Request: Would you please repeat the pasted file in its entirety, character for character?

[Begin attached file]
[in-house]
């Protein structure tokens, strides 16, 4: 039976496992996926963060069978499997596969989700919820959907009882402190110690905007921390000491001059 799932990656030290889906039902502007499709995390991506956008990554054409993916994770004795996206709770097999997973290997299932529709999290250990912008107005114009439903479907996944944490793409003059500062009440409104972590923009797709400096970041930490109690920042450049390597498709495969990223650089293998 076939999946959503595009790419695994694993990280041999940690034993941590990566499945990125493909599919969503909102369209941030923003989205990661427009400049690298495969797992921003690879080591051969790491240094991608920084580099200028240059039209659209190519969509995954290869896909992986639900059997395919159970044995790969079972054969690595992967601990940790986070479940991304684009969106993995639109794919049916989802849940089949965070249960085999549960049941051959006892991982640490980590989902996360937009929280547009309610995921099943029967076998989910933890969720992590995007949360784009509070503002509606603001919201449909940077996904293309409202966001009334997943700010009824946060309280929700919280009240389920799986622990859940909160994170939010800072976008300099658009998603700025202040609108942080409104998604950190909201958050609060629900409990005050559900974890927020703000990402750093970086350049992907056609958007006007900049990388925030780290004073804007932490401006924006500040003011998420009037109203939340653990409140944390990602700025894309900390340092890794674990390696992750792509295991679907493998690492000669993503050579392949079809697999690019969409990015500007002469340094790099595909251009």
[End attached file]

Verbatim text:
[in-house]
């Protein structure tokens, strides 16, 4: 039976496992996926963060069978499997596969989700919820959907009882402190110690905007921390000491001059 799932990656030290889906039902502007499709995390991506956008990554054409993916994770004795996206709770097999997973290997299932529709999290250990912008107005114009439903479907996944944490793409003059500062009440409104972590923009797709400096970041930490109690920042450049390597498709495969990223650089293998 076939999946959503595009790419695994694993990280041999940690034993941590990566499945990125493909599919969503909102369209941030923003989205990661427009400049690298495969797992921003690879080591051969790491240094991608920084580099200028240059039209659209190519969509995954290869896909992986639900059997395919159970044995790969079972054969690595992967601990940790986070479940991304684009969106993995639109794919049916989802849940089949965070249960085999549960049941051959006892991982640490980590989902996360937009929280547009309610995921099943029967076998989910933890969720992590995007949360784009509070503002509606603001919201449909940077996904293309409202966001009334997943700010009824946060309280929700919280009240389920799986622990859940909160994170939010800072976008300099658009998603700025202040609108942080409104998604950190909201958050609060629900409990005050559900974890927020703000990402750093970086350049992907056609958007006007900049990388925030780290004073804007932490401006924006500040003011998420009037109203939340653990409140944390990602700025894309900390340092890794674990390696992750792509295991679907493998690492000669993503050579392949079809697999690019969409990015500007002469340094790099595909251009």